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Mais où sont les neiges d’antan?

(François Villon, Ballade des dames du temps jadis)

I’ve had some coffee for breakfast this morning. Takes the edge off the hangover and stops me trembling. For me, making coffee is a ritual. I have various machines to help me.

I think drip machines are a disgrace. You can never get the full flavour of the coffee from drips of water.

For long coffee, the French press method where you apply quite a lot of pressure draining almost all of the coffee’s flavour is my favourite way. Just press slowly.

For short coffee, Greek/Turkish/Lebanese coffee cannot be matched. The way to do it is to purchase double (even triple) roasted strong coffee and have it ground to a powder thin consistency. Most home coffee mills cannot grind this finely. Then you put 1½ teaspoons of coffee and 1 espresso cup of water, and sugar, according to taste, into the coffee pot. Leave that on very low heat constantly stirring it in the process. When the coffee is about to boil raise the pot away from the heat, pour the foam on top into the coffee cup. Repeat that process again, and finally pour the rest of the coffee and enjoy.

For full enjoyment you may need a cigarette with your coffee. I find it gets the bowels moving. Helena Bonham Carter taught me that.


I keep picturing all these little kids playing some game in this big field of rye and all … I mean if they’re running and they don’t look where they’re going I have to come out from somewhere and catch them. That’s all I’d do all day. I’d just be the catcher in the rye.

Sally said I was a sacrilegious atheist. I probably am. The thing Jesus really would’ve liked would be the guy that plays the kettle drums in the orchestra.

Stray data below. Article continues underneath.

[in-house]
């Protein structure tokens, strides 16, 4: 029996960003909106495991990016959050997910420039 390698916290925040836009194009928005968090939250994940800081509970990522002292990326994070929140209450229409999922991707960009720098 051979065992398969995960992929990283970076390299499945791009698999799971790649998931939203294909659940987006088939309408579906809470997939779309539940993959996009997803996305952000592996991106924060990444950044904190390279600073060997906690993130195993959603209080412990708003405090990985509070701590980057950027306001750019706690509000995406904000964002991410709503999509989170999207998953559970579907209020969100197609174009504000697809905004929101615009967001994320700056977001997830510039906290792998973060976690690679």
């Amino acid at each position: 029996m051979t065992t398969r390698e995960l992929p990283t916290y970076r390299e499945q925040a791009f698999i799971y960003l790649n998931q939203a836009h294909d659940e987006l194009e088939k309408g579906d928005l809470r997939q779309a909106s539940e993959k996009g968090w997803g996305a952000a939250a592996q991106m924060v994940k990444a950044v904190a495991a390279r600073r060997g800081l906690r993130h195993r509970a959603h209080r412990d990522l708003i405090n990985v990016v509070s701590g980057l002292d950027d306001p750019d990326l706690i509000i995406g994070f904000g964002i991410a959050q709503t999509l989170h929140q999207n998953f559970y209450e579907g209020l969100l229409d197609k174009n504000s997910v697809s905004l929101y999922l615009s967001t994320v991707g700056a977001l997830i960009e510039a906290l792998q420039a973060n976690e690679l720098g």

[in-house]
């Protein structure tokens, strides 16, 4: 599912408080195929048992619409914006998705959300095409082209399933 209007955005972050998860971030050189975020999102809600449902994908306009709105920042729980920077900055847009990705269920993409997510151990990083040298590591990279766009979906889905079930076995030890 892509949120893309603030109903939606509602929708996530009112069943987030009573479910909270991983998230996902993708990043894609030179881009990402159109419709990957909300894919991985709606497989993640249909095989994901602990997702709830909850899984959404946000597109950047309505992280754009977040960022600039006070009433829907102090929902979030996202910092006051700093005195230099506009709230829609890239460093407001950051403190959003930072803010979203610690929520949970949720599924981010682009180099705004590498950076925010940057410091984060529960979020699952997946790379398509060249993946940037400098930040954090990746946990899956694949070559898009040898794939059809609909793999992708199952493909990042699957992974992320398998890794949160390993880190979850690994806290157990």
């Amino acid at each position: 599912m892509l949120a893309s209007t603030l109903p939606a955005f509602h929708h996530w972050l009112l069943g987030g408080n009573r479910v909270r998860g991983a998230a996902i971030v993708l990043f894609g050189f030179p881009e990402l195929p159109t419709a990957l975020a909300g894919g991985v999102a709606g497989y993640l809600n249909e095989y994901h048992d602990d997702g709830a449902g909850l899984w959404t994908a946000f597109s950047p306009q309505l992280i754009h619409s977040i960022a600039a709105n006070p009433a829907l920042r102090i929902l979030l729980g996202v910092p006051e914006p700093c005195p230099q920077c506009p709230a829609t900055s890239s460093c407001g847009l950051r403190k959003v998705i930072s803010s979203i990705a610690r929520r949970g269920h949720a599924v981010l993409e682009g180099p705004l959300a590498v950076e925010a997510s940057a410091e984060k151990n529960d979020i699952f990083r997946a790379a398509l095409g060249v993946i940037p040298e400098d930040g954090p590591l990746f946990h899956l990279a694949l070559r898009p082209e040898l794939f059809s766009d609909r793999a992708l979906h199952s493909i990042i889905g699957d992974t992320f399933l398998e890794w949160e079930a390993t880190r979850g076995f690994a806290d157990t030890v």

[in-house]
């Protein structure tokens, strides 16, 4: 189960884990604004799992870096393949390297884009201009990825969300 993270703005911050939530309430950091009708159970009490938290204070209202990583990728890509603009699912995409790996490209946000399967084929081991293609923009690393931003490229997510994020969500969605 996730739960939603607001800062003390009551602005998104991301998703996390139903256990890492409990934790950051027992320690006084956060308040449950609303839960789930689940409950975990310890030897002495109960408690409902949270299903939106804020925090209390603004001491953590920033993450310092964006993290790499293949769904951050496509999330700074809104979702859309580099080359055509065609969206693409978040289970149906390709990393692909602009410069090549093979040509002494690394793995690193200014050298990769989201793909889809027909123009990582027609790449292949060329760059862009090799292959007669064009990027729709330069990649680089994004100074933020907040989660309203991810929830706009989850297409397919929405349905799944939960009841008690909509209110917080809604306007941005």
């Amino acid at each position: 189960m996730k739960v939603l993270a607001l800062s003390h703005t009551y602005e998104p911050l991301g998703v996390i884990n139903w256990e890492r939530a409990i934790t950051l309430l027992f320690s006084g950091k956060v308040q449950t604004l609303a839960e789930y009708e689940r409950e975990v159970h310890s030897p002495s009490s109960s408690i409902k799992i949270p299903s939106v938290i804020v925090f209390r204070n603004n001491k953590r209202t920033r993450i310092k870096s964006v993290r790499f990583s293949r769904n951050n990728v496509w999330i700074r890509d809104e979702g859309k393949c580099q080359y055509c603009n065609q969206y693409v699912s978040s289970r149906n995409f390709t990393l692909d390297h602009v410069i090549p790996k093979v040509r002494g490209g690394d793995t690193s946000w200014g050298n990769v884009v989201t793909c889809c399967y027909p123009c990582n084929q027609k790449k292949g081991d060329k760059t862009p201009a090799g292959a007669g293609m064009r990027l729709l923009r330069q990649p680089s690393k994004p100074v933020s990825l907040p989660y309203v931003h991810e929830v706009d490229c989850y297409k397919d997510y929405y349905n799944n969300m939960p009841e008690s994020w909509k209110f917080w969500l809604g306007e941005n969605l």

(J.D. Salinger, The Catcher in the Rye)

I read The Catcher in the Rye thirty years ago and thought it dull and badly written. A couple of years ago I read it again; I still thought it dull and badly written. Anyway, sorry to hear the old bastard’s dead. He had a better life than most of us, I suspect. Screwing 18-year-old girls, drinking his own piss, and so on.

Before his death, J.D. Salinger’s publisher, Hamish Hamilton, worked with him to produce jackets for reissues of his books (originally planned for June, they are now due out next month).

Simon Prosser, publishing director, Hamish Hamilton: “There are strict rules about J.D. Salinger’s covers. The only copy allowed on the books, back or front, is the author name and the title. Nothing else at all: no quotes, no cover blurb, no biography. We’re not really sure why this is, but it gives you definite guidelines. Last year we decided it was probably time to re-design the covers, and we wanted a unique typeface that stood out. We commissioned Seb Lester, the highly regarded type designer, to hand-draw a font; that font, on the cover of these re-issues, is a one-off and is known in-house here at Hamish Hamilton as the ‘Salinger’.”

The obituary in the Guardian is by Mark Krupnick, who died in 2003. I wonder who wrote his obituary?

R.I.P. Jerome David Salinger, born 1 January 1919; died 27 January 2010


Black Dogs Defined

This is the best of me; for the rest, I ate, and drank, and slept, loved and hated, like another: my life was as the vapour and is not; but this I saw and knew; this, if anything of mine, is worth your memory.

(John Ruskin, Sesame and Lilies)

Whatever people say I am, that’s what I’m not.

(Alan Sillitoe, Saturday Night and Sunday Morning)

This is my letter to the world, that never wrote to me.

(Emily Dickinson, This is my letter to the world)

Safe upon the solid rock the ugly houses stand:
Come and see my shining palace built upon the sand!

(Edna St. Vincent Millay, Second Fig)

R.A.D. Stainforth

I was born before The Beatles’ first LP and brought up in the reeking slums of Jericho. I am in love with a woman called Hazel and in love with her daughter, also called Hazel, both of whom I met at Alcoholics Anonymous.

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